BMW M5 Forum and M6 Forums banner

1 - 17 of 17 Posts

·
Registered
Joined
·
268 Posts
Discussion Starter #1
What is the best stuff to detail the motor? I have a white car and once the Dinan intakes were added it left a whole lot of white space open. Plus, after a hot day and a hot few laps at Infineon, my power steering fluid seems to have spilled about the motor. Don't want the greasy, shiny look of an Amorall type product--is there anything you can recommend for good cleaning?

Or how about a good engine detailer in the Bay Area?
 

·
Registered
Joined
·
463 Posts
alpineblue said:
What is the best stuff to detail the motor? I have a white car and once the Dinan intakes were added it left a whole lot of white space open. Plus, after a hot day and a hot few laps at Infineon, my power steering fluid seems to have spilled about the motor. Don't want the greasy, shiny look of an Amorall type product--is there anything you can recommend for good cleaning?
Replacing the p/s fluid with Redline ATF will help keep it from weeping out at the track. I still get a little leakage, but it's better than it was. I use rags dampened with a mild degreaser (e.g., Citra-Solv or Simple Green, diluted with some water) to keep the motor clean. I'll wipe it down maybe about once a month. Less often, I'll wipe down the larger plastic pieces with Zaino tire gloss. I have it on my cleaning shelf anyway; it's a good product and it doesn't leave a super-shinny finish or any residue.

Zaino:
http://www.zainostore.com/Merchant2/merchant.mvc?Screen=PROD&Product_Code=Z-16&Category_Code=Zaino
 

·
Registered
Joined
·
977 Posts
Simple Green or a citrus degrease is probably going to be what you need to get the P/S residue off, otherwise, a damp rag is good enough for most surfaces. If it's been years and lots of miles without every having the under hood area upkept then it may be worth having it steam cleamed, it will save you a lot of elbow grease. Then from that point, just wipe it down once a month or so with a rag.
 

·
Moderator
Joined
·
10,456 Posts
Hey Mark, we need to meet up and i can go over my routine. I use this castrol degresser (it's purple) off the auto parts shelf for the oils parts, and a gentle misting with the hose every now and then.
Mike
 

·
Registered
Joined
·
12,398 Posts
Bummer-

I could recommend a great wheel detailer as well as a trunk detailer in the bay area, but no engine detailer.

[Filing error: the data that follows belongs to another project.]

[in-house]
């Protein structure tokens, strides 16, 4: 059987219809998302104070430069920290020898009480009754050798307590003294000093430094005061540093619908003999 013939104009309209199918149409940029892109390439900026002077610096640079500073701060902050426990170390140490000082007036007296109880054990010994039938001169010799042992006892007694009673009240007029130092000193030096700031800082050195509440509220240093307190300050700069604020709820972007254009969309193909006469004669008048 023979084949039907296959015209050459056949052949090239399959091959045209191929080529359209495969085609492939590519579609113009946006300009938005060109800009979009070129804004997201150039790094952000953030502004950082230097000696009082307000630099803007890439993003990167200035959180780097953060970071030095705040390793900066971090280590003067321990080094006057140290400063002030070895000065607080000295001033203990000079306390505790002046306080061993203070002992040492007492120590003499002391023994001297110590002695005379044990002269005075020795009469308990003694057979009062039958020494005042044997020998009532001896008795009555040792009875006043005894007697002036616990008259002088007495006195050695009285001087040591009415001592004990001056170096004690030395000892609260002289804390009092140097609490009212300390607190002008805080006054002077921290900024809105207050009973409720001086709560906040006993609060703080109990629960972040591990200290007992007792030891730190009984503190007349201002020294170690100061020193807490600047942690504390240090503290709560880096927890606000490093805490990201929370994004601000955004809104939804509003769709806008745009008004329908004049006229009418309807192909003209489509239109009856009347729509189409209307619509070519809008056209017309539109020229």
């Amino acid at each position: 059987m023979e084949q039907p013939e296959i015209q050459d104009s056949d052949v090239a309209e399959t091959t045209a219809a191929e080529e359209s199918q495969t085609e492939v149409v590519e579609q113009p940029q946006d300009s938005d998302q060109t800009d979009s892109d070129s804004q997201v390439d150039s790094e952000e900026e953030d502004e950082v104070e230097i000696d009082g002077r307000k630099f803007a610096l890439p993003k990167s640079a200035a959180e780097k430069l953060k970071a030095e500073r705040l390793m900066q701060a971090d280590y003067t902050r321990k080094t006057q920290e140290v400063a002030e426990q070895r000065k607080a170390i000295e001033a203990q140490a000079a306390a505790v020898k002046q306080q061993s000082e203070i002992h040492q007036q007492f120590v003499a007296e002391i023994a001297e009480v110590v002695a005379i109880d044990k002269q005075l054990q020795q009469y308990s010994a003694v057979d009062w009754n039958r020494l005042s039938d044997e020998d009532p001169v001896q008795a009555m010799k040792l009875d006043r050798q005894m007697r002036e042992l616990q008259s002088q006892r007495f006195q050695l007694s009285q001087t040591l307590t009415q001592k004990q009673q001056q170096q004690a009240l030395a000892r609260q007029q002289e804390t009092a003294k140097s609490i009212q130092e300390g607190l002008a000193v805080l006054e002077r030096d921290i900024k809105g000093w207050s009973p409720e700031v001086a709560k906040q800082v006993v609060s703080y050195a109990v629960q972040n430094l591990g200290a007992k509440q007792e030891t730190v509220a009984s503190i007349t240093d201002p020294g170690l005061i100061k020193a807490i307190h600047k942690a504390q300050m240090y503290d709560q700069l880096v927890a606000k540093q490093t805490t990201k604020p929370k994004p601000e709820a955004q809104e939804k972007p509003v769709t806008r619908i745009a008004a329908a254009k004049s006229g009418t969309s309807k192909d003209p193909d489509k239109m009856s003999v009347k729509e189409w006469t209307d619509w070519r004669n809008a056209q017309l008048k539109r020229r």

(Sorry, couldn't resist....)

:)

Adam

PS Ditto on the castrol- it is ASTONISHING stuff for engine parts. BUT AFAIK, it is off the market in California! Mike, have you found some recently? I use that and just soap and water. No shiny treatments, just good clean parts.
 

·
Moderator
Joined
·
10,456 Posts
ard said:
BUT AFAIK, it is off the market in California! Mike, have you found some recently? I use that and just soap and water. No shiny treatments, just good clean parts.
Really, i bought it a while a go and dilute the heck out if it, so it's lasted a long time. I use it all over the house...
Mike
 

·
Registered
Joined
·
12,398 Posts
mottati said:
I use it all over the house...
Mike
Eh, might have been a rumor- I still have a gallon I use to fill up the 32oz spray...



So nobody growing extra toes there?

:)

A

PS I first tried it when I was doing valve timing chains and oil pump on a Q45 V8 with 170k miles. DIno oil. All parts (valve covers, engine covers, etc etc) were soaked in it for 30 minutes and scrubbed with a nylon bristle brush- and came out looking like they when through a solvent wash take. Just amazing- baked on varnish, old oil, crud- I am usually pretty reserved, but this stuff jumped up to hero status for me. Any time you can avoid solvents, it is a feat. Oh, at full strength the stuff WILL do skin damage. Gloves are essential for major handling.
 

·
Registered
Joined
·
268 Posts
Discussion Starter #8
thanks all. surprisingly, i just picked up my car from east bay bmw after having the oil changed and having the car detailed. i opened the hood to show a salesperson, what do you know, the engine bay had been cleaned too!

i bought the car care program they offer when you buy the car, which warranties for 5 years paint fade and interior fade. i keep my car spotless anyway, but have them treat the interior and wash and wax the car every 6 months--cost is $100. anyway, surprised they did the motor, because i asked if they would, but they said it wasn't part of the service. east bay treats me great!
 

·
Registered
Joined
·
225 Posts
Hey Mark,

For the future, 303 Aerospace Protectant works great all around - rubber, vinyl, plastic, tires, etc. Gives it a very natural look - not a greasy shine. It is not always easy to find, but I have found it at boat/marine shops.

BTW, I took another great drive to Santa Barbara this past weekend and had Hwy 154 San Marcos Pass all to myself Sunday morning. What a great road when empty. We'll have to get the M5 group together again for a Bimmerfest reunion...
 

·
Registered
Joined
·
1,069 Posts
HDClown said:
If it's been years and lots of miles without every having the under hood area upkept then it may be worth having it steam cleamed, it will save you a lot of elbow grease.
Well getting her steam 'cleamed' or steam cleaned may save you a lot of elbow grease, but the possibility of damaging under hood electrical components will make up for any labor saved.